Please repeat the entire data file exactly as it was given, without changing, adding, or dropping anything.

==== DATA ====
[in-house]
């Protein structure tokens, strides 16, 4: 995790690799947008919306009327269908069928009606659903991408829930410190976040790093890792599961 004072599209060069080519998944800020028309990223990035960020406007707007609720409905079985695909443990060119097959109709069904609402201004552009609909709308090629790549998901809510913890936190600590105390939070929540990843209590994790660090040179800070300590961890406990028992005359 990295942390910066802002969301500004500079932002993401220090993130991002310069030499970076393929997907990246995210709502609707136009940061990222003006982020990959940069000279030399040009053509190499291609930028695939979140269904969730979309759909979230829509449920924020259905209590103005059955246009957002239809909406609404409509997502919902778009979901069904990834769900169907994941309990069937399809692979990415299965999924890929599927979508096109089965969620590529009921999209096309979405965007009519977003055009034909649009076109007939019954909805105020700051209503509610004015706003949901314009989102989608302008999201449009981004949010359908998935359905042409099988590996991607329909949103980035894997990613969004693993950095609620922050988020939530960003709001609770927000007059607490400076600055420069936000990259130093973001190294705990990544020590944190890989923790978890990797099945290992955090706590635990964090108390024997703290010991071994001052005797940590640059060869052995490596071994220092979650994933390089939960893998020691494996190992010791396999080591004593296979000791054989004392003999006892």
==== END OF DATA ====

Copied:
[in-house]
């Protein structure tokens, strides 16, 4: 995790690799947008919306009327269908069928009606659903991408829930410190976040790093890792599961 004072599209060069080519998944800020028309990223990035960020406007707007609720409905079985695909443990060119097959109709069904609402201004552009609909709308090629790549998901809510913890936190600590105390939070929540990843209590994790660090040179800070300590961890406990028992005359 990295942390910066802002969301500004500079932002993401220090993130991002310069030499970076393929997907990246995210709502609707136009940061990222003006982020990959940069000279030399040009053509190499291609930028695939979140269904969730979309759909979230829509449920924020259905209590103005059955246009957002239809909406609404409509997502919902778009979901069904990834769900169907994941309990069937399809692979990415299965999924890929599927979508096109089965969620590529009921999209096309979405965007009519977003055009034909649009076109007939019954909805105020700051209503509610004015706003949901314009989102989608302008999201449009981004949010359908998935359905042409099988590996991607329909949103980035894997990613969004693993950095609620922050988020939530960003709001609770927000007059607490400076600055420069936000990259130093973001190294705990990544020590944190890989923790978890990797099945290992955090706590635990964090108390024997703290010991071994001052005797940590640059060869052995490596071994220092979650994933390089939960893998020691494996190992010791396999080591004593296979000791054989004392003999006892």